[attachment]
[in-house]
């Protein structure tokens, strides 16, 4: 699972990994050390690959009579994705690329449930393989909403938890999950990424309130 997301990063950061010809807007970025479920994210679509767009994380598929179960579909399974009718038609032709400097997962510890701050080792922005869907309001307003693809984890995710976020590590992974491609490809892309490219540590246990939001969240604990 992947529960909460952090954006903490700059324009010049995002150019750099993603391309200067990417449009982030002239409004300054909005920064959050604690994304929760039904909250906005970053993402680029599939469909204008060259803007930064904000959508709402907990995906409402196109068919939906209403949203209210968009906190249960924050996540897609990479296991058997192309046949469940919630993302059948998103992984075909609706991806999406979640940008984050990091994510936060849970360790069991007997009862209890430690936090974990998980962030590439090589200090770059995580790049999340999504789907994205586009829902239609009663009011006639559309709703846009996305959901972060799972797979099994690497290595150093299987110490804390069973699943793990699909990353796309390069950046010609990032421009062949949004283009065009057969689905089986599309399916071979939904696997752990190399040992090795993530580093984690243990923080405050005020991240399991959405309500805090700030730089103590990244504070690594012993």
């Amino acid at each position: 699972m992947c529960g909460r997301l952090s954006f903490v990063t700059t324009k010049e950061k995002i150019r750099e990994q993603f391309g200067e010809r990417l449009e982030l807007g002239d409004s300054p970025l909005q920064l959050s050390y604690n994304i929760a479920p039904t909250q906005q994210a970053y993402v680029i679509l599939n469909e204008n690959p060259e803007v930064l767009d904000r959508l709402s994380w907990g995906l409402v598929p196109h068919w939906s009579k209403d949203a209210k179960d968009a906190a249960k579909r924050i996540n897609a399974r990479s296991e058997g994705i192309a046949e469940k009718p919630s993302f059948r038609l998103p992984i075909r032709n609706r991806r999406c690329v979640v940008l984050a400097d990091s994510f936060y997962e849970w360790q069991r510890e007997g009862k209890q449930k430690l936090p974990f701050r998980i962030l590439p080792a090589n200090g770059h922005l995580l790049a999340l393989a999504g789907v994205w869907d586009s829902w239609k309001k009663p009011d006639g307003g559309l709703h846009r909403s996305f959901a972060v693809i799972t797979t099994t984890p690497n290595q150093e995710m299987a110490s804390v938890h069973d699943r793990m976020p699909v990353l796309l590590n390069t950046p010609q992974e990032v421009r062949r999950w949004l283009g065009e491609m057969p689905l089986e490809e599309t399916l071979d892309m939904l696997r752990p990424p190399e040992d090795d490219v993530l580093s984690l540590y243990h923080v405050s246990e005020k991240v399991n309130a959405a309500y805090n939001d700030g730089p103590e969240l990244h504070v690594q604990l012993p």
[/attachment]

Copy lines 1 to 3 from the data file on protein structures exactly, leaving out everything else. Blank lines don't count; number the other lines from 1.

[in-house]
């Protein structure tokens, strides 16, 4: 699972990994050390690959009579994705690329449930393989909403938890999950990424309130 997301990063950061010809807007970025479920994210679509767009994380598929179960579909399974009718038609032709400097997962510890701050080792922005869907309001307003693809984890995710976020590590992974491609490809892309490219540590246990939001969240604990 992947529960909460952090954006903490700059324009010049995002150019750099993603391309200067990417449009982030002239409004300054909005920064959050604690994304929760039904909250906005970053993402680029599939469909204008060259803007930064904000959508709402907990995906409402196109068919939906209403949203209210968009906190249960924050996540897609990479296991058997192309046949469940919630993302059948998103992984075909609706991806999406979640940008984050990091994510936060849970360790069991007997009862209890430690936090974990998980962030590439090589200090770059995580790049999340999504789907994205586009829902239609009663009011006639559309709703846009996305959901972060799972797979099994690497290595150093299987110490804390069973699943793990699909990353796309390069950046010609990032421009062949949004283009065009057969689905089986599309399916071979939904696997752990190399040992090795993530580093984690243990923080405050005020991240399991959405309500805090700030730089103590990244504070690594012993």
């Amino acid at each position: 699972m992947c529960g909460r997301l952090s954006f903490v990063t700059t324009k010049e950061k995002i150019r750099e990994q993603f391309g200067e010809r990417l449009e982030l807007g002239d409004s300054p970025l909005q920064l959050s050390y604690n994304i929760a479920p039904t909250q906005q994210a970053y993402v680029i679509l599939n469909e204008n690959p060259e803007v930064l767009d904000r959508l709402s994380w907990g995906l409402v598929p196109h068919w939906s009579k209403d949203a209210k179960d968009a906190a249960k579909r924050i996540n897609a399974r990479s296991e058997g994705i192309a046949e469940k009718p919630s993302f059948r038609l998103p992984i075909r032709n609706r991806r999406c690329v979640v940008l984050a400097d990091s994510f936060y997962e849970w360790q069991r510890e007997g009862k209890q449930k430690l936090p974990f701050r998980i962030l590439p080792a090589n200090g770059h922005l995580l790049a999340l393989a999504g789907v994205w869907d586009s829902w239609k309001k009663p009011d006639g307003g559309l709703h846009r909403s996305f959901a972060v693809i799972t797979t099994t984890p690497n290595q150093e995710m299987a110490s804390v938890h069973d699943r793990m976020p699909v990353l796309l590590n390069t950046p010609q992974e990032v421009r062949r999950w949004l283009g065009e491609m057969p689905l089986e490809e599309t399916l071979d892309m939904l696997r752990p990424p190399e040992d090795d490219v993530l580093s984690l540590y243990h923080v405050s246990e005020k991240v399991n309130a959405a309500y805090n939001d700030g730089p103590e969240l990244h504070v690594q604990l012993p």